The measures we see are, of course, averages:
A property based in East Anglia, which was valued at £246,995 in April 2006 would be worth around £225,000 today, a fall of 9pc, according to the Nationwide House Price Index calculator on its website. But the house price index does not differentiate between a new-build property or one that is, say, 150 years old. In reality that property could be worth just £120,000.
And of course, within averages, there\’s a lot of information being smoothed out.
During the boom there was (hey, even I had noticed it) some concern that the building regulations, who got planning permission and where, were leading to the building of an awful lot of flats and not many single family houses: we Brits traditionally preferring the latter to the former.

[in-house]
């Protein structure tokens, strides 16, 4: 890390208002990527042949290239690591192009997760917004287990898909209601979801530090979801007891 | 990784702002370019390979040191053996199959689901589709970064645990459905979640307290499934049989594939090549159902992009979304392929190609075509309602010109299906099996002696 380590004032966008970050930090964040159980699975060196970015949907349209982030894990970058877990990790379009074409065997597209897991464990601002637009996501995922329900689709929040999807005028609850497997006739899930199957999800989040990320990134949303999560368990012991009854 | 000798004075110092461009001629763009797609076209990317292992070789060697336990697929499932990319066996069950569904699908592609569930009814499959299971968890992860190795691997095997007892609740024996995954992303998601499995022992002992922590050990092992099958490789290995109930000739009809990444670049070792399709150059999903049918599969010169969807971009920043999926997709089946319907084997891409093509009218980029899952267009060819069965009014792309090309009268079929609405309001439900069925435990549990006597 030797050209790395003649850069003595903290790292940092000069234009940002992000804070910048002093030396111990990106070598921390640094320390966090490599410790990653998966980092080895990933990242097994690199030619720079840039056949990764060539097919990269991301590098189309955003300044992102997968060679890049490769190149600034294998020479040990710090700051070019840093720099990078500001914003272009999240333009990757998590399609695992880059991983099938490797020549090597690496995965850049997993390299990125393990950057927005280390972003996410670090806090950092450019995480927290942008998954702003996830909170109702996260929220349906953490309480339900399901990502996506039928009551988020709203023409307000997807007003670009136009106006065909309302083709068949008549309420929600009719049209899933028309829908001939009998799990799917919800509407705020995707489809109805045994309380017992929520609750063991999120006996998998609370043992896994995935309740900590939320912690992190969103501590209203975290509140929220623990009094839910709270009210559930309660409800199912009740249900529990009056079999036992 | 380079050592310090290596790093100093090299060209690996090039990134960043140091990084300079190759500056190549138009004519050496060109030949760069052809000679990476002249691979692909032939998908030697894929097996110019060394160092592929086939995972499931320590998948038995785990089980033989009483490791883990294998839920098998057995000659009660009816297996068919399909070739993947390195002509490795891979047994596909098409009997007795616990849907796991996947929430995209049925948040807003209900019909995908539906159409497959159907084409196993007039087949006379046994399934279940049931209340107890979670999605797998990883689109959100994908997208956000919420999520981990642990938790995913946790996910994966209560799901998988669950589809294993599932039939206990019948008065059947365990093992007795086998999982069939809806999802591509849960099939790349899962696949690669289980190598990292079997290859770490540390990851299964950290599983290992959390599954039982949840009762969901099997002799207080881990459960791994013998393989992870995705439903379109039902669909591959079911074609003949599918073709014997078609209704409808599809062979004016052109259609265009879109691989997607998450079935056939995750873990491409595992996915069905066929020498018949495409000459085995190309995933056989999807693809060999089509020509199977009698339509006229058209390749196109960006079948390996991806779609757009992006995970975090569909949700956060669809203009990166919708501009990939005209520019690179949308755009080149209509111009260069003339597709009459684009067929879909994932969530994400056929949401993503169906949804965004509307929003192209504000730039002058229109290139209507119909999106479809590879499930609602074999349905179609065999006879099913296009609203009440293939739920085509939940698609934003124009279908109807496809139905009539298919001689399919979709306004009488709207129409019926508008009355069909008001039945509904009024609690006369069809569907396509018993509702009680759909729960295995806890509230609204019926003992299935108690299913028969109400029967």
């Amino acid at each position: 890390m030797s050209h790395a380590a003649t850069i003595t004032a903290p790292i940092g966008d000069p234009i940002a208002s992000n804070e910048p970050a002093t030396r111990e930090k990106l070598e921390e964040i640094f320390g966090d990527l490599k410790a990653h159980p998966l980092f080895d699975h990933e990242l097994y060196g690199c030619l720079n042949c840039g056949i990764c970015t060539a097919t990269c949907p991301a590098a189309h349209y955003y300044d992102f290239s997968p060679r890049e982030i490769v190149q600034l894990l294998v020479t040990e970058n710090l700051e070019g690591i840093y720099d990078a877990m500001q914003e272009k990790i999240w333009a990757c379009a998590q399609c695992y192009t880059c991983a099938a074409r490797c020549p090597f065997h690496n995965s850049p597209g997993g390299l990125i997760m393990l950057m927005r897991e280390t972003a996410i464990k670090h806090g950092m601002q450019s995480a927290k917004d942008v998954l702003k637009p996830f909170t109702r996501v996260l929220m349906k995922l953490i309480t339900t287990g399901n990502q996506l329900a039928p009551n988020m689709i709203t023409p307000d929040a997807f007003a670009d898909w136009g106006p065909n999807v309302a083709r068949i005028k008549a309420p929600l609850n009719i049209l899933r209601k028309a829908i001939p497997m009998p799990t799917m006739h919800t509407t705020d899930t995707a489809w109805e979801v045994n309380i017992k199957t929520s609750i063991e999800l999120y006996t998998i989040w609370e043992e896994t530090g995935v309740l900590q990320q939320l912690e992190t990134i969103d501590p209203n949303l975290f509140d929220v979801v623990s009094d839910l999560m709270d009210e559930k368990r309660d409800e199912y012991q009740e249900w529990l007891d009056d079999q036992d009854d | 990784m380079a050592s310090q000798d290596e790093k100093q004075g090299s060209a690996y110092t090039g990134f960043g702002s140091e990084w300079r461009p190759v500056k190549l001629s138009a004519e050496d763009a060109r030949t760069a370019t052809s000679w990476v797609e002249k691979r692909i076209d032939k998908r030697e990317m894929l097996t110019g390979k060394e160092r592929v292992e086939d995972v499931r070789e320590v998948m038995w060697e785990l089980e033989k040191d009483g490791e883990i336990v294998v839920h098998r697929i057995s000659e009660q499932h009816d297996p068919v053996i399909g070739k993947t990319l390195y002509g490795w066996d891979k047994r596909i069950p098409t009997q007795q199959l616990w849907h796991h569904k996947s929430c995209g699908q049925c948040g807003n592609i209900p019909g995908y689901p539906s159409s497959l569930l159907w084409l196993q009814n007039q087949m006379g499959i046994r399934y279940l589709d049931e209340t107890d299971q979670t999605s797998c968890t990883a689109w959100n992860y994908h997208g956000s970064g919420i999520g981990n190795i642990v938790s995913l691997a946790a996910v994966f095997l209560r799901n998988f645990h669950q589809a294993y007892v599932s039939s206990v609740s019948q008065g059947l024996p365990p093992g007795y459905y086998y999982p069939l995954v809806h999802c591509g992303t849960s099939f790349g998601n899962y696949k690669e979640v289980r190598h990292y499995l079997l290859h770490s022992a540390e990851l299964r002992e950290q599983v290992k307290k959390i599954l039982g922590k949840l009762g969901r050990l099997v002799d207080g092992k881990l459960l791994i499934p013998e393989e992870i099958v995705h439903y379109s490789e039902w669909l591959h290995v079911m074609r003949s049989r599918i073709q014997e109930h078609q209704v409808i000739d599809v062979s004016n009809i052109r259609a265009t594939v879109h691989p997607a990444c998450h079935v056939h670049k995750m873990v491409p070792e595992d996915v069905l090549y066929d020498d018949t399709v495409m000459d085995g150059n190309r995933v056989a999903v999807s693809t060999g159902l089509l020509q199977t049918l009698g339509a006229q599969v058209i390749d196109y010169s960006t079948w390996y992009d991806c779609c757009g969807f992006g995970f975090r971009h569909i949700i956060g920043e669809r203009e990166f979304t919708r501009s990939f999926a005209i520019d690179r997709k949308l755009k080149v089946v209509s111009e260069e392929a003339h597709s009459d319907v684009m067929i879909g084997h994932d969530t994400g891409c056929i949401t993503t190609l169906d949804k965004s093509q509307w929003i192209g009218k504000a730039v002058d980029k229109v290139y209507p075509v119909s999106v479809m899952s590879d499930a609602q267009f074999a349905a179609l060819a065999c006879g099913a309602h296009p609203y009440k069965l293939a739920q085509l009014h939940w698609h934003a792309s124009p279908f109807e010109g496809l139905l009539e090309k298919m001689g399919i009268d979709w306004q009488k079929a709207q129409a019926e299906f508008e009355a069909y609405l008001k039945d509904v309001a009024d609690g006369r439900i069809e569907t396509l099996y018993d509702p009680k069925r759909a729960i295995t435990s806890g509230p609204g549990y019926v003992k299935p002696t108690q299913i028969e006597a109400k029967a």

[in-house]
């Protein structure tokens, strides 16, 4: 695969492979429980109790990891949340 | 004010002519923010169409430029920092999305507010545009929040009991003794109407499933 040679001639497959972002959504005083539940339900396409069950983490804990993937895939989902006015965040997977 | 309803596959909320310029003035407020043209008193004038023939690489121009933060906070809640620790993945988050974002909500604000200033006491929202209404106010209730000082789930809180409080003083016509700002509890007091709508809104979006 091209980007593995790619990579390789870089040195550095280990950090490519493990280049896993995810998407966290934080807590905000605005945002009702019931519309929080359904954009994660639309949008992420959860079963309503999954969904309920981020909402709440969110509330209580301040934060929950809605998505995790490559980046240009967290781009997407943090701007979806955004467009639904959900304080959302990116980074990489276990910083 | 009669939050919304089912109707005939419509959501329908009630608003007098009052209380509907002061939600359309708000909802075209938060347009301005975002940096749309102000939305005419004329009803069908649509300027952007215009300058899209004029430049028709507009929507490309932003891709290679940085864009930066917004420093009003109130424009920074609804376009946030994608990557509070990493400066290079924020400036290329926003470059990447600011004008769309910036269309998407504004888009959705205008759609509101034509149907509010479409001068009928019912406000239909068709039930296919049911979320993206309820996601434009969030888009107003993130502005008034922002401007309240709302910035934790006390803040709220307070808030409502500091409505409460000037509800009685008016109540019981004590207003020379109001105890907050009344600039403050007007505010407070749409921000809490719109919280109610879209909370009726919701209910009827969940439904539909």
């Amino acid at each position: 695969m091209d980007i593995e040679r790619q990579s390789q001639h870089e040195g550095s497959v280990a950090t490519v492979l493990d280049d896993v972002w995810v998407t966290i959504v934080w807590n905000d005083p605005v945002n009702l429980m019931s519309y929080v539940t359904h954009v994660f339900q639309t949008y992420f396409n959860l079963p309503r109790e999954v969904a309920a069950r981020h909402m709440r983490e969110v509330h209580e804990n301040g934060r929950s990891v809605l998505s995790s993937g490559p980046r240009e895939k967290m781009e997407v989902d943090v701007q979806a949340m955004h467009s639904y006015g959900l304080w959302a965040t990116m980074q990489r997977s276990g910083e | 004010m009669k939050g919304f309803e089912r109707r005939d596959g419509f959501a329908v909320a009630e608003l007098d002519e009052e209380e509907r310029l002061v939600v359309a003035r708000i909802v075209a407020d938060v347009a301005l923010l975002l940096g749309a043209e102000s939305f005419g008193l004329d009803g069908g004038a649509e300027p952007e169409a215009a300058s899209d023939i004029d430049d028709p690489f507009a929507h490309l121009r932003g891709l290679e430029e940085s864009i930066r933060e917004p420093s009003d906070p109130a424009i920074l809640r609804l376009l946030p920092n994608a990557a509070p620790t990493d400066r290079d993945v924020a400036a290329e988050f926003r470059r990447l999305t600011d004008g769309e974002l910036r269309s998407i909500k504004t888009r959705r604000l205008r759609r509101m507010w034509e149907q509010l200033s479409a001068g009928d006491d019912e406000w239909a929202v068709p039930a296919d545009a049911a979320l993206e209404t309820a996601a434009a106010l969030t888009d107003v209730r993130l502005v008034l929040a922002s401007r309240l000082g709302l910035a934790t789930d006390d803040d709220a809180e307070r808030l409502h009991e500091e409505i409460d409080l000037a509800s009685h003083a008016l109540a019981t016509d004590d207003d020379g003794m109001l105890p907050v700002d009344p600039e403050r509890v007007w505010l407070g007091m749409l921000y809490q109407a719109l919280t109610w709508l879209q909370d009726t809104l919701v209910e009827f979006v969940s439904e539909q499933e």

But regulations on brownfield developments and the density required of others meant that it was the former that got built and it\’s those that have really tumbled in price.
If anyone stumbles across a proper investigation of this could you let me know? I\’d be interested to see proper numbers rather than just the anecdotes I\’ve got so far.